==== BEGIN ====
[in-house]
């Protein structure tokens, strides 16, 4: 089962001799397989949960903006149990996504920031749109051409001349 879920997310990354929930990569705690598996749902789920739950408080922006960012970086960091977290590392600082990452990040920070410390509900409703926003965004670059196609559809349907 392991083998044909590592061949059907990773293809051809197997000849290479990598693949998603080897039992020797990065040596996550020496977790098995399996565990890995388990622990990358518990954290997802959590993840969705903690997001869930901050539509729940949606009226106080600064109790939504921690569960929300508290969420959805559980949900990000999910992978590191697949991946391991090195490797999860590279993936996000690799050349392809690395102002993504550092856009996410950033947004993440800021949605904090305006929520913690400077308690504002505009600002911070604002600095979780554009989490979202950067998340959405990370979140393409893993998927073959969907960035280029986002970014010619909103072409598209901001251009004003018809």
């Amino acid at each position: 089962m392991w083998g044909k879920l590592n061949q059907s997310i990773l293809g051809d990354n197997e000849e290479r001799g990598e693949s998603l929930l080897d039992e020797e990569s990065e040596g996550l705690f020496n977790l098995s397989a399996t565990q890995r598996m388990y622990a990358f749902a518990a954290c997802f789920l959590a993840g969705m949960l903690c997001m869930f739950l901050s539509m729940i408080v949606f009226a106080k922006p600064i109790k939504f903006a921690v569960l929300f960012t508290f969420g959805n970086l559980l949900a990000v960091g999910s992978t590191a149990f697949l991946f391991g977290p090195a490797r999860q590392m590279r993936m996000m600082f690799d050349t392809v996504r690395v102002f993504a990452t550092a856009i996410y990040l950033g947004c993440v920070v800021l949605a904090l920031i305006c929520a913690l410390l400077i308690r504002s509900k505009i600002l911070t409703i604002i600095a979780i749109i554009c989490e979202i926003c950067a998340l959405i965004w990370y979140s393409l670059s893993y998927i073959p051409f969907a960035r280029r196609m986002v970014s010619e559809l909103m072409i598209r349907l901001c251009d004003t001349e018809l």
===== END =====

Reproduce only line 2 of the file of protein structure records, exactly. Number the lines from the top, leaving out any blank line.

């Protein structure tokens, strides 16, 4: 089962001799397989949960903006149990996504920031749109051409001349 879920997310990354929930990569705690598996749902789920739950408080922006960012970086960091977290590392600082990452990040920070410390509900409703926003965004670059196609559809349907 392991083998044909590592061949059907990773293809051809197997000849290479990598693949998603080897039992020797990065040596996550020496977790098995399996565990890995388990622990990358518990954290997802959590993840969705903690997001869930901050539509729940949606009226106080600064109790939504921690569960929300508290969420959805559980949900990000999910992978590191697949991946391991090195490797999860590279993936996000690799050349392809690395102002993504550092856009996410950033947004993440800021949605904090305006929520913690400077308690504002505009600002911070604002600095979780554009989490979202950067998340959405990370979140393409893993998927073959969907960035280029986002970014010619909103072409598209901001251009004003018809």